Spruce Grouse

Falcipennis canadensis
Range Map

Trusting in its camouflage, the Spruce Grouse commonly allows close approach. This behavior earned it the nickname of ‘fool’s hen’. The home range of these birds is throughout most of Canada, Alaska and a few areas in the northern USA. These birds are non-migratory wherever they are found. Mostly, they feed on the needles of spruces and other conifers.

Taxonomists call out eight subspecies of Spruce Grouse in two types:

  • Canada Spruce Grouse
    • C. c. canadensis lives from northern and central Alaska through northern British Columbia east to the Canadian Maritime Provinces.
    • C. c. labradorius lives in the Labrador area of Newfoundland, and has been introduced to the Island of Newfoundland.
    • C. c. osgoodi lives in the Yukon, northern British Columbia, and Alaska north of the coast mountains.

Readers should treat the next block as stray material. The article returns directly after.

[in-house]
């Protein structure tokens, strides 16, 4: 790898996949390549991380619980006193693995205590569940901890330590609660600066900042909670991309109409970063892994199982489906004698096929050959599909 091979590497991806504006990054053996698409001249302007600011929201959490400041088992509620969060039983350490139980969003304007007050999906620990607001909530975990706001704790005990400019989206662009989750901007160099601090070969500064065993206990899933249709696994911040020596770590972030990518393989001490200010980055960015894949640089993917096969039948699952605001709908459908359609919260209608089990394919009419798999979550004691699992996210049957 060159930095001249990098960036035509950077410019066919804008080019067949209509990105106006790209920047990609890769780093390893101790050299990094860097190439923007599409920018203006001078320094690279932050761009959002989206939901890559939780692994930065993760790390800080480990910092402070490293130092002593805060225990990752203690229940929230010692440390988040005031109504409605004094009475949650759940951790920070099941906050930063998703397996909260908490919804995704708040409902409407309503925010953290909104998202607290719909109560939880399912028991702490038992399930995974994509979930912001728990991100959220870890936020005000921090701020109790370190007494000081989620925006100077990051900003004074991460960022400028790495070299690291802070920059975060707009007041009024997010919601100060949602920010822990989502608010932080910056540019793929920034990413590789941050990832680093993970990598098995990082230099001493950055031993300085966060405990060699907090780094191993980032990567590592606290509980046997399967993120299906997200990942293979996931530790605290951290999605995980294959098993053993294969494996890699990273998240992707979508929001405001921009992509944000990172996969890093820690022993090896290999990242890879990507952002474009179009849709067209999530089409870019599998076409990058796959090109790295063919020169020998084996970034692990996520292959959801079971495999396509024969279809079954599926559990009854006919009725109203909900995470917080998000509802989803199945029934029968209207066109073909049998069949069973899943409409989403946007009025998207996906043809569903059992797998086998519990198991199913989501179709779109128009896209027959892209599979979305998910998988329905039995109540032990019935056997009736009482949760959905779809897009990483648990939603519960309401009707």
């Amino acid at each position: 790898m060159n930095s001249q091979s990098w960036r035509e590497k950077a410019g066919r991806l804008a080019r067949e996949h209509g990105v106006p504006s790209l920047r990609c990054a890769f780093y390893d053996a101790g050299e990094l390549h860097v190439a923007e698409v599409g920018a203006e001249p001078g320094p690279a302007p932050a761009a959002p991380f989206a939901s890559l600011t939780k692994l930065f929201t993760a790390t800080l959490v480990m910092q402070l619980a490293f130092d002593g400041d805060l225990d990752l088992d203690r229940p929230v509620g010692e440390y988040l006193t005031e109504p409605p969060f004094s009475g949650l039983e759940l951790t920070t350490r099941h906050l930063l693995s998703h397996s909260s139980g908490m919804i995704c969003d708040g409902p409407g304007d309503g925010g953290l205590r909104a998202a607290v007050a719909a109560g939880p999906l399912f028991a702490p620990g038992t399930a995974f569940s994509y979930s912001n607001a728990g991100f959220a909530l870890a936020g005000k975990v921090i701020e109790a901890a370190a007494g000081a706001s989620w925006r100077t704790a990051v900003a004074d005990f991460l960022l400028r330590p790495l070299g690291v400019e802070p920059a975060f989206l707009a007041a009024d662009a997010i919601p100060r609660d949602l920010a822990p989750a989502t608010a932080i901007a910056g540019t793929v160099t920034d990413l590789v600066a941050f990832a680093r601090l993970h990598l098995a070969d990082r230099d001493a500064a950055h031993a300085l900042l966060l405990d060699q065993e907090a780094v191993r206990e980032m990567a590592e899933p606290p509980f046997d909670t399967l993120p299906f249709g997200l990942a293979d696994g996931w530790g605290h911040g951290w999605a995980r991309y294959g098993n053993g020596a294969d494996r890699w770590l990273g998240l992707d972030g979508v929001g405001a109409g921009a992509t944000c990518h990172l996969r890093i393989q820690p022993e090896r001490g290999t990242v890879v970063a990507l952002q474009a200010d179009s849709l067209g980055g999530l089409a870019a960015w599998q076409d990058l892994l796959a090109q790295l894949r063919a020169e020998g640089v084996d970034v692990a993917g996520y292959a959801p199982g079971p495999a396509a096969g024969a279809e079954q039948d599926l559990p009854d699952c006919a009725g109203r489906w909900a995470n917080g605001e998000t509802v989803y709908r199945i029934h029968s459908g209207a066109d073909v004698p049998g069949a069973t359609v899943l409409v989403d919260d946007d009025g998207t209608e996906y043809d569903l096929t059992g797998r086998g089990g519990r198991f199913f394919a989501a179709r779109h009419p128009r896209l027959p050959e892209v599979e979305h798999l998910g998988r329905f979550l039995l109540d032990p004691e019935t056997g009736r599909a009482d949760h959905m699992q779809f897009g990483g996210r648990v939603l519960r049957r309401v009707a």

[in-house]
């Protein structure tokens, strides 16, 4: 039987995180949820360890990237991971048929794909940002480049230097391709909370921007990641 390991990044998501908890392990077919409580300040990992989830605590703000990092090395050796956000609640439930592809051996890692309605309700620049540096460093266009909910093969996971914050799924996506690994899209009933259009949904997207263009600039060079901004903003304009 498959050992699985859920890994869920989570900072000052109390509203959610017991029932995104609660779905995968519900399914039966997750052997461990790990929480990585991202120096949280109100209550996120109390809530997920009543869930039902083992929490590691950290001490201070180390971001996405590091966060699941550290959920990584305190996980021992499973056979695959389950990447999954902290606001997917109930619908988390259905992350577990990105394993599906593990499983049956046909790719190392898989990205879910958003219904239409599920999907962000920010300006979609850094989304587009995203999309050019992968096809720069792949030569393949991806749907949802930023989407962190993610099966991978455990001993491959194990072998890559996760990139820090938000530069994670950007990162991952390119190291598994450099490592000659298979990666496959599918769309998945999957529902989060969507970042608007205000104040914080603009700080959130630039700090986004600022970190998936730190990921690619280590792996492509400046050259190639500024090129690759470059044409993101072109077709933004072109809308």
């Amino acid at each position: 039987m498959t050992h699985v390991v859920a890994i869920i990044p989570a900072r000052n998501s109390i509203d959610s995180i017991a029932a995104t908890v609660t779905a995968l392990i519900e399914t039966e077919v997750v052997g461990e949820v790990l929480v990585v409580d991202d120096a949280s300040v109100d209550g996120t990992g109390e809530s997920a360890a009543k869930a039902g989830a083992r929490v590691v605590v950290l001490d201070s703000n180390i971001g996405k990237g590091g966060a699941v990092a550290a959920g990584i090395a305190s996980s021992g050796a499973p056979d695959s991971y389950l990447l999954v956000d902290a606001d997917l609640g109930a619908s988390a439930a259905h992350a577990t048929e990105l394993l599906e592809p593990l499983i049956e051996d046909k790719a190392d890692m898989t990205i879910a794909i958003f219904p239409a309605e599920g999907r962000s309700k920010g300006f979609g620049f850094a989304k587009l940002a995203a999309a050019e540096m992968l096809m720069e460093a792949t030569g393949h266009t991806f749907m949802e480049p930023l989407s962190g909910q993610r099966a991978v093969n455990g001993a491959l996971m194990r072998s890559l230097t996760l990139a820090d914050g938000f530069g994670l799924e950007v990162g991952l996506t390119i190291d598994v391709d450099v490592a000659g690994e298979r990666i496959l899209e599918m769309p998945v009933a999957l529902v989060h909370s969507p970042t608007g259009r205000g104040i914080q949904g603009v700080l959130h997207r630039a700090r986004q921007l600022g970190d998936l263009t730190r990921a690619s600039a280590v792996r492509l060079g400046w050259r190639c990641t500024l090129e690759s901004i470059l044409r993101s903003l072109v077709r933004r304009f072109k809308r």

• C. c. atratus lives coastally in southern Alaska from Bristol Bay to Prince William Sound.
    • C. c. torridus lives on the Gaspe Peninsula of Quebec, New Brunswick, Nova Scotia, and perhaps eastern Maine.
    • C. c. canace lives in southeastern Canada from southern Manitoba east to New Brunswick and south into the northern United States from northern Minnesota east to Maine.
  • Franklin’s Spruce Grouse
    • C. c. isleibi lives in the Alexander islands of southeastern Alaska.
    • C. c. franklinii lives in the Rocky Mountains from central British Columbia and southwestern Alberta south to eastern Washington, northeastern Oregon, and northwestern Wyoming.

While driving north on the Dempster Highway in 2005, we passed through the Ogilvie River Valley in the Yukon Territory (Canada). It was there I met a Spruce Grouse hen. The bird brazenly stood in the road until we stopped to enjoy her company more intimately. After she calmly walked to the side of the road, we followed on foot and found her perched and posing in a small Black Spruce. She stayed for several minutes while we gathered all the images we wanted. She was still perched there when we left. We could have whacked her with a big stick if we were so inclined. Lucky for the bird we did not intend to eat it.

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